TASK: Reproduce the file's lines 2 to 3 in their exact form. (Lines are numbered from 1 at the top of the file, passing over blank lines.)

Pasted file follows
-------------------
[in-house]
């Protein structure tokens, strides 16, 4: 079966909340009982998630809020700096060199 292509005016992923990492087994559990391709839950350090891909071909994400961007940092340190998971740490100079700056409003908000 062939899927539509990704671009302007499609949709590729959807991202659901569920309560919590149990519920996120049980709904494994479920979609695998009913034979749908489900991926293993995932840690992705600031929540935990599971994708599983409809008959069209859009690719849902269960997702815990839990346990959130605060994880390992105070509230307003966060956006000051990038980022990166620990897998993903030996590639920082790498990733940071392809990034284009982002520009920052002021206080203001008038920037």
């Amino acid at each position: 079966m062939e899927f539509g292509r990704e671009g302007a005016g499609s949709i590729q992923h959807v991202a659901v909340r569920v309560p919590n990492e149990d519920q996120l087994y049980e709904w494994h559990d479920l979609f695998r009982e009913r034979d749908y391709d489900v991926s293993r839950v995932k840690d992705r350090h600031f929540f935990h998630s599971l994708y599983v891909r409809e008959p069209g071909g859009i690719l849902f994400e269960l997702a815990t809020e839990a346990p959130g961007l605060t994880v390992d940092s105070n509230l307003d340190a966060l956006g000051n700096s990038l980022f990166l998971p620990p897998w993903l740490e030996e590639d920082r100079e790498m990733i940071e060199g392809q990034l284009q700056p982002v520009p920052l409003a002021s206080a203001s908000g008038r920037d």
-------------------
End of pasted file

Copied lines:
């Protein structure tokens, strides 16, 4: 079966909340009982998630809020700096060199 292509005016992923990492087994559990391709839950350090891909071909994400961007940092340190998971740490100079700056409003908000 062939899927539509990704671009302007499609949709590729959807991202659901569920309560919590149990519920996120049980709904494994479920979609695998009913034979749908489900991926293993995932840690992705600031929540935990599971994708599983409809008959069209859009690719849902269960997702815990839990346990959130605060994880390992105070509230307003966060956006000051990038980022990166620990897998993903030996590639920082790498990733940071392809990034284009982002520009920052002021206080203001008038920037």
């Amino acid at each position: 079966m062939e899927f539509g292509r990704e671009g302007a005016g499609s949709i590729q992923h959807v991202a659901v909340r569920v309560p919590n990492e149990d519920q996120l087994y049980e709904w494994h559990d479920l979609f695998r009982e009913r034979d749908y391709d489900v991926s293993r839950v995932k840690d992705r350090h600031f929540f935990h998630s599971l994708y599983v891909r409809e008959p069209g071909g859009i690719l849902f994400e269960l997702a815990t809020e839990a346990p959130g961007l605060t994880v390992d940092s105070n509230l307003d340190a966060l956006g000051n700096s990038l980022f990166l998971p620990p897998w993903l740490e030996e590639d920082r100079e790498m990733i940071e060199g392809q990034l284009q700056p982002v520009p920052l409003a002021s206080a203001s908000g008038r920037d």